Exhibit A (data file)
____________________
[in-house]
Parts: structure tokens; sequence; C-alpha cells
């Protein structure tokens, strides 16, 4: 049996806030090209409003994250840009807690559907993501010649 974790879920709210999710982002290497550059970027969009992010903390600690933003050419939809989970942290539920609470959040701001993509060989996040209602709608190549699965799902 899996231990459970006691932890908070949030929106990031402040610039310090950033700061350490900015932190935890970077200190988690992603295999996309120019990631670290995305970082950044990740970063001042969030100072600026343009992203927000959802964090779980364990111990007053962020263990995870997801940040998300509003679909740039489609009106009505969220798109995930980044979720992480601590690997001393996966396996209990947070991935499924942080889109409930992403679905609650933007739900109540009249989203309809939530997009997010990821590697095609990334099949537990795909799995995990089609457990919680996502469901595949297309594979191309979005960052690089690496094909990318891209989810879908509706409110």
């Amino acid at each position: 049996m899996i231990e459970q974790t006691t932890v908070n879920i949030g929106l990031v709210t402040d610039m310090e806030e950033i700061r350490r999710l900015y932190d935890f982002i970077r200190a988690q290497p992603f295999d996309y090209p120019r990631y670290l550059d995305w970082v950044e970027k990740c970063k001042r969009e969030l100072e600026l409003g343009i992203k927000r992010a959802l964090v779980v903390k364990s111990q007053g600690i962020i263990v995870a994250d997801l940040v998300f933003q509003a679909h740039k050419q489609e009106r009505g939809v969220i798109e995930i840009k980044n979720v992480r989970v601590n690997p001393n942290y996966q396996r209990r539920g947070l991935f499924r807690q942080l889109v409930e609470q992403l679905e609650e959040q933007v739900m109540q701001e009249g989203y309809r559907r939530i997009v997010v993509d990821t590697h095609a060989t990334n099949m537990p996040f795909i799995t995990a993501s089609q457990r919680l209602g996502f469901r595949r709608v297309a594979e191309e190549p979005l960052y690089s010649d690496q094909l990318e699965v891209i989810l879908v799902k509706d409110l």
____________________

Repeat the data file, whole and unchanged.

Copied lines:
[in-house]
Parts: structure tokens; sequence; C-alpha cells
């Protein structure tokens, strides 16, 4: 049996806030090209409003994250840009807690559907993501010649 974790879920709210999710982002290497550059970027969009992010903390600690933003050419939809989970942290539920609470959040701001993509060989996040209602709608190549699965799902 899996231990459970006691932890908070949030929106990031402040610039310090950033700061350490900015932190935890970077200190988690992603295999996309120019990631670290995305970082950044990740970063001042969030100072600026343009992203927000959802964090779980364990111990007053962020263990995870997801940040998300509003679909740039489609009106009505969220798109995930980044979720992480601590690997001393996966396996209990947070991935499924942080889109409930992403679905609650933007739900109540009249989203309809939530997009997010990821590697095609990334099949537990795909799995995990089609457990919680996502469901595949297309594979191309979005960052690089690496094909990318891209989810879908509706409110």
């Amino acid at each position: 049996m899996i231990e459970q974790t006691t932890v908070n879920i949030g929106l990031v709210t402040d610039m310090e806030e950033i700061r350490r999710l900015y932190d935890f982002i970077r200190a988690q290497p992603f295999d996309y090209p120019r990631y670290l550059d995305w970082v950044e970027k990740c970063k001042r969009e969030l100072e600026l409003g343009i992203k927000r992010a959802l964090v779980v903390k364990s111990q007053g600690i962020i263990v995870a994250d997801l940040v998300f933003q509003a679909h740039k050419q489609e009106r009505g939809v969220i798109e995930i840009k980044n979720v992480r989970v601590n690997p001393n942290y996966q396996r209990r539920g947070l991935f499924r807690q942080l889109v409930e609470q992403l679905e609650e959040q933007v739900m109540q701001e009249g989203y309809r559907r939530i997009v997010v993509d990821t590697h095609a060989t990334n099949m537990p996040f795909i799995t995990a993501s089609q457990r919680l209602g996502f469901r595949r709608v297309a594979e191309e190549p979005l960052y690089s010649d690496q094909l990318e699965v891209i989810l879908v799902k509706d409110l």